Tips to Ensure Procedural Fairness in Assessments and Investigations
In Therrien v. Canada (Attorney General), 2015 FC 1351 (CanLII), Ms. Sylvie Therrien sought a judicial review of a decision made by the Public Sector Integrity Commissioner of Canada (“PSIC”) as the PSIC refused to investigate several aspects of the complaint she filed against her former employer, Service Canada, a federal government department.
This case is instructive for any investigators who perform harassment investigations, fraud investigations or who investigate other forms of wrongdoing on behalf of public sector agencies, particularly if there is both an assessment and an investigation process.
Justice Bell distilled the case to two main issues:
- Did the procedure adopted by the Office of the PSIC to decline to investigate Ms. Therrien’s reprisal complaint in relation to her suspension without pay, the revocation of her reliability status and the termination of her employment meet the requirements of procedural fairness?; and
- Is the decision to decline to investigate Ms. Therrien’s allegations of reprisals in relation to her suspension without pay, the revocation of her reliability status and the termination of employment reasonable?
The Court found in favour of the PSIC and its analyst on both counts. With respect to the first issue the Court found for the PSIC because the procedural fairness (i.e. natural justice) requirements are not the same in an assessment as they are in an investigation. The Court also found that the PSIC was forthcoming in their disclosures to Ms. Therien and provided written explanations as to why they may or may not choose to investigate the case.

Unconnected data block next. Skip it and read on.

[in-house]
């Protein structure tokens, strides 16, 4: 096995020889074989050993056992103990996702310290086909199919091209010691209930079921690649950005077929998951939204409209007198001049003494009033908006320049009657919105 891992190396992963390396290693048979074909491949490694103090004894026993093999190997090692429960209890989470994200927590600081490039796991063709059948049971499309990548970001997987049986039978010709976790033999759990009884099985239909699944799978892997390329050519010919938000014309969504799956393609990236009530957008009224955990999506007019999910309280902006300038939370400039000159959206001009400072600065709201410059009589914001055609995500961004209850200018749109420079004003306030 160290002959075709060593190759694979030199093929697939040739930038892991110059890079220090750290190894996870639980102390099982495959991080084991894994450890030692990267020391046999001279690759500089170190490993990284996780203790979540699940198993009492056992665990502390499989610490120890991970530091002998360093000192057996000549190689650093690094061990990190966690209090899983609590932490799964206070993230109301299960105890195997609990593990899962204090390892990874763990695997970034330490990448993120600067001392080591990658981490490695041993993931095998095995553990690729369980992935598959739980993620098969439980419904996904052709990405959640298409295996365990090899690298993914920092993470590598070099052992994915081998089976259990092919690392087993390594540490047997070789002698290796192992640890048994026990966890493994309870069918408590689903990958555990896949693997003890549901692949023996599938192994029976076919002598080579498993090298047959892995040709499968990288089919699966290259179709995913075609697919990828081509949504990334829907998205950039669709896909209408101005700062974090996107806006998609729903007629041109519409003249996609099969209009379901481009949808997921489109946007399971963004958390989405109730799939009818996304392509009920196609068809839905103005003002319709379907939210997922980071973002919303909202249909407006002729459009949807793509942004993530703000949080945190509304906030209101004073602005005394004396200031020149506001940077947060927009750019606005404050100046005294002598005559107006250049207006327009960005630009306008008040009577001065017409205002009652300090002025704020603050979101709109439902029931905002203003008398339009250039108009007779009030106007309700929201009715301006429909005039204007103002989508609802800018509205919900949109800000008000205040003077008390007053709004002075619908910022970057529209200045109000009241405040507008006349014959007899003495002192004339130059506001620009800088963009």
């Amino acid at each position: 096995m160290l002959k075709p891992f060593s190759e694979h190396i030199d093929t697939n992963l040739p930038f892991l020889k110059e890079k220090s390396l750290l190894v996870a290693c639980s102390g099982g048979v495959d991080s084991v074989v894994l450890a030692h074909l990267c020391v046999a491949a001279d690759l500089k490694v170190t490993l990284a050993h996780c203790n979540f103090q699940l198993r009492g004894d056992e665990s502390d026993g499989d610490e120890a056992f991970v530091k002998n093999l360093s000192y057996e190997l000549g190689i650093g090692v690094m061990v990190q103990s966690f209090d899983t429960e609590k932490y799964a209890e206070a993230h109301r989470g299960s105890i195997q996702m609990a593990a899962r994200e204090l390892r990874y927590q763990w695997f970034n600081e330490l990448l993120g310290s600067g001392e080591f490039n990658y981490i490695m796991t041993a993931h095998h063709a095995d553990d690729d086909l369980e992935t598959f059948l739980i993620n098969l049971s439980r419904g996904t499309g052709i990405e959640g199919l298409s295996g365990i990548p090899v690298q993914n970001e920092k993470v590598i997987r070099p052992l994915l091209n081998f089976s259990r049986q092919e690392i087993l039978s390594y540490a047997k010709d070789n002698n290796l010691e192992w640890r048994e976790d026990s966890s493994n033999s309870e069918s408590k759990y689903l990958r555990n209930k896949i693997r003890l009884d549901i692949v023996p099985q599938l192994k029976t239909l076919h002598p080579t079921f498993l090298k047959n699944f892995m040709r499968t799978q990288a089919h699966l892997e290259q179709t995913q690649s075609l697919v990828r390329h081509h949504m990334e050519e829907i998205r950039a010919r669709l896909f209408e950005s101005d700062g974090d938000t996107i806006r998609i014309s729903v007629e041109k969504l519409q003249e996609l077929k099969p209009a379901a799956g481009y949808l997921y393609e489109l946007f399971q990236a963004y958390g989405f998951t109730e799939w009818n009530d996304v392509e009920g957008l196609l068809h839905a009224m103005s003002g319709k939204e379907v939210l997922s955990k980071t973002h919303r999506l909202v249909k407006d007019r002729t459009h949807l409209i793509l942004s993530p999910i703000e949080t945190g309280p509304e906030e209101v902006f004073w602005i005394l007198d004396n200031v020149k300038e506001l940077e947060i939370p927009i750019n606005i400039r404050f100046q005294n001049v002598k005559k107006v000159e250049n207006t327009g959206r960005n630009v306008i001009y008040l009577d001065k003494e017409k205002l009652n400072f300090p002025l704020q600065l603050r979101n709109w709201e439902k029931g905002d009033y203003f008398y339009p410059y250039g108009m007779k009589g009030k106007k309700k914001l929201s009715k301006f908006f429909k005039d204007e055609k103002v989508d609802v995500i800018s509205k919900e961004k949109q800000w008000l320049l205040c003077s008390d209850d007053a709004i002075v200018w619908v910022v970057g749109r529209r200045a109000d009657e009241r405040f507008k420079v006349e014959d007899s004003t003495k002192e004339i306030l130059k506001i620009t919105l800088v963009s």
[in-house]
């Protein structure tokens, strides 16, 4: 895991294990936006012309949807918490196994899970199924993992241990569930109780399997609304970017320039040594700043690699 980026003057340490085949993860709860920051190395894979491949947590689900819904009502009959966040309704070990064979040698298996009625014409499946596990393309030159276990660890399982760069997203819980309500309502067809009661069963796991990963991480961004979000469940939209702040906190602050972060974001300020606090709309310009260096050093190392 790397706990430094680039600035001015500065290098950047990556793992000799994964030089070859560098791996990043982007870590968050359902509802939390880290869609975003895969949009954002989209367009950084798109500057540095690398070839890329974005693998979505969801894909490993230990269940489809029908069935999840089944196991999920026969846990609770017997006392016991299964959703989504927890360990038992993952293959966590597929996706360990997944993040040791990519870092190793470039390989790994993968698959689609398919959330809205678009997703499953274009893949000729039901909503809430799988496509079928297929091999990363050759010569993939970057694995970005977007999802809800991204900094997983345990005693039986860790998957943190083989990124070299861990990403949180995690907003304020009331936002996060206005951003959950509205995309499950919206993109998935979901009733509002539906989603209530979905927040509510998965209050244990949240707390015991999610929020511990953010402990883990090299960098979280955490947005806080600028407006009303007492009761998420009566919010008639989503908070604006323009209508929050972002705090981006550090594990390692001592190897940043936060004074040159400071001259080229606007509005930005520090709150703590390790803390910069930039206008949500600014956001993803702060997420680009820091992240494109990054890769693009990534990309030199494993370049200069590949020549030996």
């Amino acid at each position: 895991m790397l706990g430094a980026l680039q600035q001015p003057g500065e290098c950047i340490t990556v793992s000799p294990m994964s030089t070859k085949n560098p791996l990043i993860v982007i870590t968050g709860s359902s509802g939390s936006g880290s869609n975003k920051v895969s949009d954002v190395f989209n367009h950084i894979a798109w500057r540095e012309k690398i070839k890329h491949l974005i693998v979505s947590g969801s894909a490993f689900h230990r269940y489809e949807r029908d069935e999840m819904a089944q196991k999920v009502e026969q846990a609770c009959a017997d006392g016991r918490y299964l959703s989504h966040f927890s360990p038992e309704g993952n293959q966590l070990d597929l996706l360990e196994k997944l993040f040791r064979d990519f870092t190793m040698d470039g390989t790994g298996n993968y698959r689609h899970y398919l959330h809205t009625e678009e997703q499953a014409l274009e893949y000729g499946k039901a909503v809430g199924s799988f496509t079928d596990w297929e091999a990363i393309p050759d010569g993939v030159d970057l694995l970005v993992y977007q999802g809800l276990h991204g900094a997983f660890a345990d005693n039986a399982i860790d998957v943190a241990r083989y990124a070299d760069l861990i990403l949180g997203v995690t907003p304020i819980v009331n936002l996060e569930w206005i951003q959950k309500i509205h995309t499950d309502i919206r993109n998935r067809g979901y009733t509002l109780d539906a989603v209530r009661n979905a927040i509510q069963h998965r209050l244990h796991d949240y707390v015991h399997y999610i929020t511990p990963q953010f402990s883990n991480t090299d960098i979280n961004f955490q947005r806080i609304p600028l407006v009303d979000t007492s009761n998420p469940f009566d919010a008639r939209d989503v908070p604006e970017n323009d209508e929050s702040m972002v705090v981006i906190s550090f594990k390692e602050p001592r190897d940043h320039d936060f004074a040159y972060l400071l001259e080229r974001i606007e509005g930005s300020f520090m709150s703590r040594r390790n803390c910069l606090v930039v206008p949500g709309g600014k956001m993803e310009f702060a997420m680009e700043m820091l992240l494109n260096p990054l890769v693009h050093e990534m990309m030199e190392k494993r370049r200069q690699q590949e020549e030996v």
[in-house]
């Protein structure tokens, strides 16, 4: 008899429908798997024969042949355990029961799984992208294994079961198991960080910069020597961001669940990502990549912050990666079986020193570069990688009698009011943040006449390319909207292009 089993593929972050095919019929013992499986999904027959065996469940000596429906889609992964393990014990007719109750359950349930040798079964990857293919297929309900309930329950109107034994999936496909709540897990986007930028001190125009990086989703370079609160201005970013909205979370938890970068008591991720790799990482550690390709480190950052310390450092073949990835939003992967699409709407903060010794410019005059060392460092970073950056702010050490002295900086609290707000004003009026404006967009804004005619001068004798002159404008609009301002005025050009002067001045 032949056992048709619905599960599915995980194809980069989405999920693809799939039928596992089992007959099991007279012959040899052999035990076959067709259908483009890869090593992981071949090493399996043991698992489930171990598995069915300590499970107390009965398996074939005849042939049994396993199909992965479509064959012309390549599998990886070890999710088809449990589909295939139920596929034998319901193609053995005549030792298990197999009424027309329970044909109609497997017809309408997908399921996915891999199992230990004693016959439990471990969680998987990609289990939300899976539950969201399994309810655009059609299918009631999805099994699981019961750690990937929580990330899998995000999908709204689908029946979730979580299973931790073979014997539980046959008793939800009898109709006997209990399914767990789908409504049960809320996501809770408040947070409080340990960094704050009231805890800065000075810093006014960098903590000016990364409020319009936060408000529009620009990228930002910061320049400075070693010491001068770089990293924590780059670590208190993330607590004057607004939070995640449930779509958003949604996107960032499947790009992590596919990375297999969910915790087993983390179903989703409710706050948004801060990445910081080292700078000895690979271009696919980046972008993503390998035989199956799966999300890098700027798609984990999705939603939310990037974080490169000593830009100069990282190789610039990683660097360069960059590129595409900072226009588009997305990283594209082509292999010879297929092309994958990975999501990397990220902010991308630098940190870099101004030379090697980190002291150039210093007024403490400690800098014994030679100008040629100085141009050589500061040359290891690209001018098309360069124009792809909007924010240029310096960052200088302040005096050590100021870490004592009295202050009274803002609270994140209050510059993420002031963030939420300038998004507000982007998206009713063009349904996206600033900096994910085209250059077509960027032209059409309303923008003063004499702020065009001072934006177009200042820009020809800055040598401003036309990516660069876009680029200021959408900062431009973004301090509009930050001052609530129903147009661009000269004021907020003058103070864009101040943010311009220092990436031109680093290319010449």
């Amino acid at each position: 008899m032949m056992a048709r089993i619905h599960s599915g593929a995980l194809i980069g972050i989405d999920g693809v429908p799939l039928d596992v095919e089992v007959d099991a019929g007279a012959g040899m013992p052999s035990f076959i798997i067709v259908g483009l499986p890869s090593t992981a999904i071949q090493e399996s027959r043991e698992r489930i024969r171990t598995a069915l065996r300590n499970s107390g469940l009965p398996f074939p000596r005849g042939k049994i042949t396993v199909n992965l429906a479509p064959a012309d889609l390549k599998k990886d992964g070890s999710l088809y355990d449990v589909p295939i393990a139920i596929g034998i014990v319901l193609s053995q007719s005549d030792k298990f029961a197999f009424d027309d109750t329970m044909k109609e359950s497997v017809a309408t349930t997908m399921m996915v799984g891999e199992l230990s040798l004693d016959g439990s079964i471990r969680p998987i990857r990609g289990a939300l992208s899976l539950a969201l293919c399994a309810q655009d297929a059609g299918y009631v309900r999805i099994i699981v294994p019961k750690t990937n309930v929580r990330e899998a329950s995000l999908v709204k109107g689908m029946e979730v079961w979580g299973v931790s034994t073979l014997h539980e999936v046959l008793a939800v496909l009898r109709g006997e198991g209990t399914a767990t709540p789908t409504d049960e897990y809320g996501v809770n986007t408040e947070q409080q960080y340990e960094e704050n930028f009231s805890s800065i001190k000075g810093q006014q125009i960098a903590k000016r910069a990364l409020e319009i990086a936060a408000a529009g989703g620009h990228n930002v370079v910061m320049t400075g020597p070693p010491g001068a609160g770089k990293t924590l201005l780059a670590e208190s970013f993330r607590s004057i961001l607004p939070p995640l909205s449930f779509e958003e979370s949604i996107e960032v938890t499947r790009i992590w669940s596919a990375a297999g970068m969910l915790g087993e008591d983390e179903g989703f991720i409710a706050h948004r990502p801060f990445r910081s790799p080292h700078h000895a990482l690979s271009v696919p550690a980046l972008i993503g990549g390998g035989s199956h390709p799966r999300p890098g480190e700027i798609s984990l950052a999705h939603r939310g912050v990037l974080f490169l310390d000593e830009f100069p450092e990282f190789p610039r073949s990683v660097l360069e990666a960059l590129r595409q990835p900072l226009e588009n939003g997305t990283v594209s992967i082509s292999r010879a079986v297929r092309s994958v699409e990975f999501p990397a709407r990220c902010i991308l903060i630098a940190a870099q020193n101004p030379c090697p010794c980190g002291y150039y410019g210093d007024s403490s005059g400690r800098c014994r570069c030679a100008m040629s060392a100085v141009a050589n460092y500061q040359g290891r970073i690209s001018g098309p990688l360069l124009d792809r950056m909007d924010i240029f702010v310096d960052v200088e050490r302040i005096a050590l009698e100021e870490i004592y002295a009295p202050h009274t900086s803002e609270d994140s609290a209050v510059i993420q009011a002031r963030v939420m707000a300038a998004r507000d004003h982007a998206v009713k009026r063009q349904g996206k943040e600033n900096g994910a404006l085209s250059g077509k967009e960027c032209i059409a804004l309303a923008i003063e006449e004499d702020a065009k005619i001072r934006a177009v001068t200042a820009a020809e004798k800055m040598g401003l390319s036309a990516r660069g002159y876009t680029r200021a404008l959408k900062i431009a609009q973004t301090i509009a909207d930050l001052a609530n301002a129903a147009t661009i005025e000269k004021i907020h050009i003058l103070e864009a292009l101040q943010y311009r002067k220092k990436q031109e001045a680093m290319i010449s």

With respect to the second issue the Justice Bell found in favour of the PSIC because there was a separate grievance process occurring under the Public Service Labour Relations Act for some of the specific issues she brought before the PSIC. The PSIC can refuse to investigate a complaint if it also is before the Public Service Labour Relations tribunal or being handled by another process.
The lesson in this case is that having a well designed assessment process is very important for public sector investigating bodies. It is equally important to be clear with complainants and respondents about what the processes, mandate and legislative authority of the investigating organization are.